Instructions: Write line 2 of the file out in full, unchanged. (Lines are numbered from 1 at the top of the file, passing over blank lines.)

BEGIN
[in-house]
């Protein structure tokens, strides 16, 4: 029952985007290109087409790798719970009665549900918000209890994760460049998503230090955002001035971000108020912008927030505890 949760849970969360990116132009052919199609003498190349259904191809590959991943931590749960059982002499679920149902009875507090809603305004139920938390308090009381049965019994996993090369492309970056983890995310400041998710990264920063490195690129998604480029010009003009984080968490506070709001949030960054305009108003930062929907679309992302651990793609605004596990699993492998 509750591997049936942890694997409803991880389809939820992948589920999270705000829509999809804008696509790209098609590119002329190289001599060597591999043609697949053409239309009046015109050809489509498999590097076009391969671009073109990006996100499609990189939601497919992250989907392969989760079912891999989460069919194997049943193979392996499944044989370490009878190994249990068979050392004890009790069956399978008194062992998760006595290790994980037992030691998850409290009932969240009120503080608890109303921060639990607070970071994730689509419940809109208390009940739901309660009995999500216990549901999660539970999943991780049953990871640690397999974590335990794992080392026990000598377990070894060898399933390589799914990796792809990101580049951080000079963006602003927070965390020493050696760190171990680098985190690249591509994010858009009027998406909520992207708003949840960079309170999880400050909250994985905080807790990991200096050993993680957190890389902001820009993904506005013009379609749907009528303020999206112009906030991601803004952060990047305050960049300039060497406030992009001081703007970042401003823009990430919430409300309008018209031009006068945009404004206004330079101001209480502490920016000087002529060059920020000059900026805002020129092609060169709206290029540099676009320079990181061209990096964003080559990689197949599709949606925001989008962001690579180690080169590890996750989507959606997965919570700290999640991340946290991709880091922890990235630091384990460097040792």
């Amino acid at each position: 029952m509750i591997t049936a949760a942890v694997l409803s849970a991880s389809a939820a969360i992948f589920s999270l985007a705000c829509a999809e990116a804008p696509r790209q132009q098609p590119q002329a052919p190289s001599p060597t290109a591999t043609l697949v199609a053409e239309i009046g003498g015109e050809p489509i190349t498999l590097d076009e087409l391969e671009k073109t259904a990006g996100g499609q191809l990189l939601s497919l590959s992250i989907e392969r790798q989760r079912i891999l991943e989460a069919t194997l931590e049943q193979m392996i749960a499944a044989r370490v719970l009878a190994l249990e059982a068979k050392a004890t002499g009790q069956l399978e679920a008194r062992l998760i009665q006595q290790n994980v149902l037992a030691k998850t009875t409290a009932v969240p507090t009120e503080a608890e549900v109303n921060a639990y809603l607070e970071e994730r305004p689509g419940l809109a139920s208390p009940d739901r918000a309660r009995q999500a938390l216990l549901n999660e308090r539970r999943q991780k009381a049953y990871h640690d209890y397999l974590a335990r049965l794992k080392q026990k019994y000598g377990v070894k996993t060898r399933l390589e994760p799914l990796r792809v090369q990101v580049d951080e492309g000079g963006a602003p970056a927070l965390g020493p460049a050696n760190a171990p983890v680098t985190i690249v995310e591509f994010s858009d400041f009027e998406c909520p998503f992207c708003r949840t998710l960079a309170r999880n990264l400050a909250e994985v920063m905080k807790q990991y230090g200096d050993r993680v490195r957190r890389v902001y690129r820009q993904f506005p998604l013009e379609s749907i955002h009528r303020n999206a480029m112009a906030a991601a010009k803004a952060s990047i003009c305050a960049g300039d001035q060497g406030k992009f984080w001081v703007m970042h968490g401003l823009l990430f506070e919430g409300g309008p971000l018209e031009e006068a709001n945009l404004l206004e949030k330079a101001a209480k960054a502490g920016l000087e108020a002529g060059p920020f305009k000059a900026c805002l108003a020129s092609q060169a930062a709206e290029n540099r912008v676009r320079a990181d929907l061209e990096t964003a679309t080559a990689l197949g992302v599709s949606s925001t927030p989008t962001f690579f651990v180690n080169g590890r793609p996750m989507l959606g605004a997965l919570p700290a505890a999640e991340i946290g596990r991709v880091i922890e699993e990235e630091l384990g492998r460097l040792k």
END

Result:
């Protein structure tokens, strides 16, 4: 029952985007290109087409790798719970009665549900918000209890994760460049998503230090955002001035971000108020912008927030505890 949760849970969360990116132009052919199609003498190349259904191809590959991943931590749960059982002499679920149902009875507090809603305004139920938390308090009381049965019994996993090369492309970056983890995310400041998710990264920063490195690129998604480029010009003009984080968490506070709001949030960054305009108003930062929907679309992302651990793609605004596990699993492998 509750591997049936942890694997409803991880389809939820992948589920999270705000829509999809804008696509790209098609590119002329190289001599060597591999043609697949053409239309009046015109050809489509498999590097076009391969671009073109990006996100499609990189939601497919992250989907392969989760079912891999989460069919194997049943193979392996499944044989370490009878190994249990068979050392004890009790069956399978008194062992998760006595290790994980037992030691998850409290009932969240009120503080608890109303921060639990607070970071994730689509419940809109208390009940739901309660009995999500216990549901999660539970999943991780049953990871640690397999974590335990794992080392026990000598377990070894060898399933390589799914990796792809990101580049951080000079963006602003927070965390020493050696760190171990680098985190690249591509994010858009009027998406909520992207708003949840960079309170999880400050909250994985905080807790990991200096050993993680957190890389902001820009993904506005013009379609749907009528303020999206112009906030991601803004952060990047305050960049300039060497406030992009001081703007970042401003823009990430919430409300309008018209031009006068945009404004206004330079101001209480502490920016000087002529060059920020000059900026805002020129092609060169709206290029540099676009320079990181061209990096964003080559990689197949599709949606925001989008962001690579180690080169590890996750989507959606997965919570700290999640991340946290991709880091922890990235630091384990460097040792």